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Monday, May 15, 2006

Surprise, surprise-natives back protest

This from the National Post.
Canada's Aboriginals overwhelmingly back the long-running Six Nations demonstration in Caledonia and predict the number of similar land-claims protests is about to rise, a new survey has found.

According to a poll conducted for the National Post, 62% of natives believe protesters in the Hamilton bedroom community and in eastern Ontario -- where natives briefly blocked a rail line in sympathy last month -- were right to demonstrate. That compares with just 12% who said the demonstrators were wrong.

"We're talking about a margin of 5-1 and civil disobedience is involved," said Conrad Winn, president of polling firm Compas full article

The support for the Six Nations and reclamation actions in general is most likely higher than this poll indicates.


At 10:54 AM, Anonymous Anonymous said...

Journal of William Trent, commander of the local militia of the townspeople of Pittsburgh during Pontiac's seige of the fort. Trent's entry for May 24, 1763, includes the following statement:

... we gave them two Blankets and an Handkerchief out of the Small Pox Hospital. I hope it will have the desired effect.

Despite his fame, Jeffrey Amherst's name became tarnished by stories of smallpox-infected blankets used as germ warfare against American Indians. These stories are reported, for example, in Carl Waldman's Atlas of the North American Indian [NY: Facts on File, 1985]. Waldman writes, in reference to a siege of Fort Pitt (Pittsburgh) by Chief Pontiac's forces during the summer of 1763:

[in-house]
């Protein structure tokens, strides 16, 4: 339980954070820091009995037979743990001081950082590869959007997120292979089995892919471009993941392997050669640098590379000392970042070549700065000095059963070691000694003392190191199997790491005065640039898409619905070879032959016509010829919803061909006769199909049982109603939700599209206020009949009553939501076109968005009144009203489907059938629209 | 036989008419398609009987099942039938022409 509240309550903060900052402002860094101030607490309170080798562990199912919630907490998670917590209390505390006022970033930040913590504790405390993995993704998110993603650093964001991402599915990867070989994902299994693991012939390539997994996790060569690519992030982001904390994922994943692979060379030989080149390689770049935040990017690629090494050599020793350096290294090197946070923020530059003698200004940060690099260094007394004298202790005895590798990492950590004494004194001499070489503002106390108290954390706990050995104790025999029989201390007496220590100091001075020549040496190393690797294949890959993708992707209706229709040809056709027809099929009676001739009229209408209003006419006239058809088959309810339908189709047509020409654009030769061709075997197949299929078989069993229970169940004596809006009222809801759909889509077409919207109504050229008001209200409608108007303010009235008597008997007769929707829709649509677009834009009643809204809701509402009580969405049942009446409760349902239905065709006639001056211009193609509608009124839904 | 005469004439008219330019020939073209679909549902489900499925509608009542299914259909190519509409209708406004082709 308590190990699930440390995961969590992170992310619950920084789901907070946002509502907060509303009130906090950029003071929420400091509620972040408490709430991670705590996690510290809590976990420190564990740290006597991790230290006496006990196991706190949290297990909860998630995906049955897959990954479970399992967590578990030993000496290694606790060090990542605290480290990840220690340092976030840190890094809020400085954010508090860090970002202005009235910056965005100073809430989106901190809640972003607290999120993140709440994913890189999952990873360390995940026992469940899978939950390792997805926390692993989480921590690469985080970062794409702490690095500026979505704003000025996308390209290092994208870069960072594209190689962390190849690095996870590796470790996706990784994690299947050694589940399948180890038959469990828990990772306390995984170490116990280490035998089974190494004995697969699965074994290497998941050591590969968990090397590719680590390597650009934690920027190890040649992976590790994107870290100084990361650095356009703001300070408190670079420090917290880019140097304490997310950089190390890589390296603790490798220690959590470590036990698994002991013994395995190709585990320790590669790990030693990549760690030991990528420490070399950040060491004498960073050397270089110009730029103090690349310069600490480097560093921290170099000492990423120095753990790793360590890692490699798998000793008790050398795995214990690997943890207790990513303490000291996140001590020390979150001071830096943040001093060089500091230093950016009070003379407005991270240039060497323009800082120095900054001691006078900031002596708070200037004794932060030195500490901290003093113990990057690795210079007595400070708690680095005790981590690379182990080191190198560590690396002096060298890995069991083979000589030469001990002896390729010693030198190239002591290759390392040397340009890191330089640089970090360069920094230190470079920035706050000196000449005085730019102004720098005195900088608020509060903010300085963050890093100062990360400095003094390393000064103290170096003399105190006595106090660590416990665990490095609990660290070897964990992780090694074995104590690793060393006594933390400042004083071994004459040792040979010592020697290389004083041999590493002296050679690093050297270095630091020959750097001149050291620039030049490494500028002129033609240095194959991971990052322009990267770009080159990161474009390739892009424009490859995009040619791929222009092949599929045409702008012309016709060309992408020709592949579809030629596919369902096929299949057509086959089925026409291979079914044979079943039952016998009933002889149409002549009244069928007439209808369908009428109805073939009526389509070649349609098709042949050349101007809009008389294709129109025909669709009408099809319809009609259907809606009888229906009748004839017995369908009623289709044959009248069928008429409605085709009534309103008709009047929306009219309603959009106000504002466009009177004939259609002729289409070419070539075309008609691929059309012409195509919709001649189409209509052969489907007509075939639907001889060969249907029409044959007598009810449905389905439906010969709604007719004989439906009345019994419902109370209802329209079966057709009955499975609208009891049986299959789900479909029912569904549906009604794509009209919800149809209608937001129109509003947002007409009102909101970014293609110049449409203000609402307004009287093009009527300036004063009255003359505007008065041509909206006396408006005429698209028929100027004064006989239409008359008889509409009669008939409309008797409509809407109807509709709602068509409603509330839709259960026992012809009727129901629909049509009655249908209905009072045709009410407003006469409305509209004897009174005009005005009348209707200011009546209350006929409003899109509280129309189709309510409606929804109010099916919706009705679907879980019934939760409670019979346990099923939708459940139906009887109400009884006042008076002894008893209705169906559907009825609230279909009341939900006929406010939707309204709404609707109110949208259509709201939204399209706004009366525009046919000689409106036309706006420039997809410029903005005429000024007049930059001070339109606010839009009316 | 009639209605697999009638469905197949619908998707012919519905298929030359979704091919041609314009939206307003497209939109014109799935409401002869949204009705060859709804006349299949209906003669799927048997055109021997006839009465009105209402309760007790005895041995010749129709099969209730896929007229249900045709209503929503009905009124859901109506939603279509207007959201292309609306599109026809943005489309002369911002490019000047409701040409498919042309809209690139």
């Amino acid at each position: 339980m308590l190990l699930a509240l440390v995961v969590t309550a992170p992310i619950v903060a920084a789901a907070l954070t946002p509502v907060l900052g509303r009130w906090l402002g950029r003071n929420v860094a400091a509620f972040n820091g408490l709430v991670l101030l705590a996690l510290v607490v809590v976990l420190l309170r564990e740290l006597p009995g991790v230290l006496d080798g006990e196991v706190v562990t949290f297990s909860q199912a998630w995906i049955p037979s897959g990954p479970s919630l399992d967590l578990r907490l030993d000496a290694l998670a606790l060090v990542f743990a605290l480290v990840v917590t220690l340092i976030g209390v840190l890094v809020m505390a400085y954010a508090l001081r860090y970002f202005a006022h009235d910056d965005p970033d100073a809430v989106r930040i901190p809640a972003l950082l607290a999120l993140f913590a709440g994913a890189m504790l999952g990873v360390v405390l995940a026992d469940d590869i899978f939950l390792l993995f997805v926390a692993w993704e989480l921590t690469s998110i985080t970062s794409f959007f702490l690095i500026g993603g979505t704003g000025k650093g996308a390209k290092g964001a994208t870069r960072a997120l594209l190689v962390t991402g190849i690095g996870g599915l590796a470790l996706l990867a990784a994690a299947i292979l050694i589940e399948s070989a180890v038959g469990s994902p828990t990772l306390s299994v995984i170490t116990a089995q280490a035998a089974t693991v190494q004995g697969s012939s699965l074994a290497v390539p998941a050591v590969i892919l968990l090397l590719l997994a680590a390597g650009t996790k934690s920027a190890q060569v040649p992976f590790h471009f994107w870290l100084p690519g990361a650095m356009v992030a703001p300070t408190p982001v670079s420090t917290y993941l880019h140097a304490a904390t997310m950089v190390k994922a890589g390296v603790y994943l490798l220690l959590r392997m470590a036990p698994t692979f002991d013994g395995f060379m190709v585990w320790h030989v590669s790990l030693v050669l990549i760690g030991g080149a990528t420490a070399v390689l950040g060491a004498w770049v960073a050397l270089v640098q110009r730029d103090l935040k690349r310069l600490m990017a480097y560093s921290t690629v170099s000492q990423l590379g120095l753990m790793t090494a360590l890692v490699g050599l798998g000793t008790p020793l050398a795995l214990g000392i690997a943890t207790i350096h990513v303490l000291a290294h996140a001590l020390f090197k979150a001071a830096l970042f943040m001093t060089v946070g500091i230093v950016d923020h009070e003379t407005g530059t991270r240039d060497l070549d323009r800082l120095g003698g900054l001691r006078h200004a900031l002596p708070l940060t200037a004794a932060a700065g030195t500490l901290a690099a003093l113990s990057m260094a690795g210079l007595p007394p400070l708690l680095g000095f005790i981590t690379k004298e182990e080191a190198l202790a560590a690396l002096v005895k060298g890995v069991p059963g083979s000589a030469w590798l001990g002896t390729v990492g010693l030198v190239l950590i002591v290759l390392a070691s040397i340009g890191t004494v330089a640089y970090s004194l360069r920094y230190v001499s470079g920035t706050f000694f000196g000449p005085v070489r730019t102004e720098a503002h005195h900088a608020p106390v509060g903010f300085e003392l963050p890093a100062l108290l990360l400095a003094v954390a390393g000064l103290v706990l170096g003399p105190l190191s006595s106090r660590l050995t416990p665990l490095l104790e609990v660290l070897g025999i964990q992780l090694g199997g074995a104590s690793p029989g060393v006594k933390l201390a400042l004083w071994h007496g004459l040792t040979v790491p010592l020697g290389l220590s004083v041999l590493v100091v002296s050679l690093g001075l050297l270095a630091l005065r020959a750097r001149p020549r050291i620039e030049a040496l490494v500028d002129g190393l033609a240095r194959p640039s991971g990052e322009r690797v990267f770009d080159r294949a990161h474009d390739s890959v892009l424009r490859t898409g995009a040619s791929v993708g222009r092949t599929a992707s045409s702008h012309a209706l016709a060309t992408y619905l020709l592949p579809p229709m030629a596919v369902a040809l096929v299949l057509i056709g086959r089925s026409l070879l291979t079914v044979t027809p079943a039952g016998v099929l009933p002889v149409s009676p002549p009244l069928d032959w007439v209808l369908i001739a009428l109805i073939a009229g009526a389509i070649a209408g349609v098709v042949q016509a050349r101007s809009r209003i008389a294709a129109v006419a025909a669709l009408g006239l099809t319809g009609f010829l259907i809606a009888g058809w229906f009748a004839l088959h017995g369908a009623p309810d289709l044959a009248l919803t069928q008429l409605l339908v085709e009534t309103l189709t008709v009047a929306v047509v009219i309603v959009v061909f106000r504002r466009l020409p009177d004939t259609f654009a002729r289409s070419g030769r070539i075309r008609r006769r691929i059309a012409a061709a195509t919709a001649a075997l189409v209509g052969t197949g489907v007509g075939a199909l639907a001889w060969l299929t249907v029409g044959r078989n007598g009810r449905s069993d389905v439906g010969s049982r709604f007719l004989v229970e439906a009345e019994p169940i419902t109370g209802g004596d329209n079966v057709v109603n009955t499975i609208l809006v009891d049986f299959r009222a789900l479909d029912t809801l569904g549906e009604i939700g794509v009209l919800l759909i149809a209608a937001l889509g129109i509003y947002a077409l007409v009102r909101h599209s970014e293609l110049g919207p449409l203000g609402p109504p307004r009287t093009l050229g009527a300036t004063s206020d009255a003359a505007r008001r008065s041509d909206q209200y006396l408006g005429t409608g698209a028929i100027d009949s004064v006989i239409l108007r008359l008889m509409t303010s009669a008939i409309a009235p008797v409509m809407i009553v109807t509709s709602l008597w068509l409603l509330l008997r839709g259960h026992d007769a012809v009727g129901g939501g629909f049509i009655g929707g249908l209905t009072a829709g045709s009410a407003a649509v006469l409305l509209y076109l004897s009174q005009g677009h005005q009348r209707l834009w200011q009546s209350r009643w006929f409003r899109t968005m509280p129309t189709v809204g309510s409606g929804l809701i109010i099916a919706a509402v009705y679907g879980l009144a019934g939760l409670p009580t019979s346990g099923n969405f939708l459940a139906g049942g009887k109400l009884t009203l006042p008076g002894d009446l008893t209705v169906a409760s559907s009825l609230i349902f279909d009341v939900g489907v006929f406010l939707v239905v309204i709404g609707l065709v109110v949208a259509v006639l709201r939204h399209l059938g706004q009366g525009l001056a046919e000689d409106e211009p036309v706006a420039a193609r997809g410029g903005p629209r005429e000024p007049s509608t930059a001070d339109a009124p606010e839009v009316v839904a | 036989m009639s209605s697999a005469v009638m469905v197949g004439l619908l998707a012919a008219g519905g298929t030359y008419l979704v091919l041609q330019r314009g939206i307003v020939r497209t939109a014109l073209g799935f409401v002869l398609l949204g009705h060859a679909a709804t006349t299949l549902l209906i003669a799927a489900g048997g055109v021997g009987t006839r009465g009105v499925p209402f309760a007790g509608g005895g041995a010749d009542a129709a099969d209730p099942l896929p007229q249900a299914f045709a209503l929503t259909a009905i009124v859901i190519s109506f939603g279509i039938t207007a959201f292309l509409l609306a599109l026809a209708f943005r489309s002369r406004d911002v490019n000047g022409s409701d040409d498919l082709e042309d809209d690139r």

... Captain Simeon Ecuyer had bought time by sending smallpox-infected blankets and handkerchiefs to the Indians surrounding the fort -- an early example of biological warfare -- which started an epidemic among them. Amherst himself had encouraged this tactic in a letter to Ecuyer. [p. 108

William Whipple Warren, a Minnesota Ojibwa historian and legislator, offers two very different accounts of an epidemic that took place in Minnesota in the 1780s in his History of the Ojibway People (1885). Comparison of these historians' smallpox stories enlarges our understanding of the history and epidemiology of the disease in the particular period. The smallpox stories also offer insight into alternative conceptualizations of the experience that historians a century later envisioned as the "frontier." One other Ojibwa historian, George Copway, who does not tell a smallpox story, offers in his Indian Life and Indian History (1860) such a paradigm for understanding events of the time - including smallpox epidemics - as they were experienced by the native communities. [pp. 137-138]B. Helen Jaskoski, "'A Terrible Sickness Among Them': Smallpox Stories of the Frontier," in Helen Jaskoski, ed., Early Native American Writing: New Critical Essays (Cambridge: Cambridge University Press, 1996), 136-157


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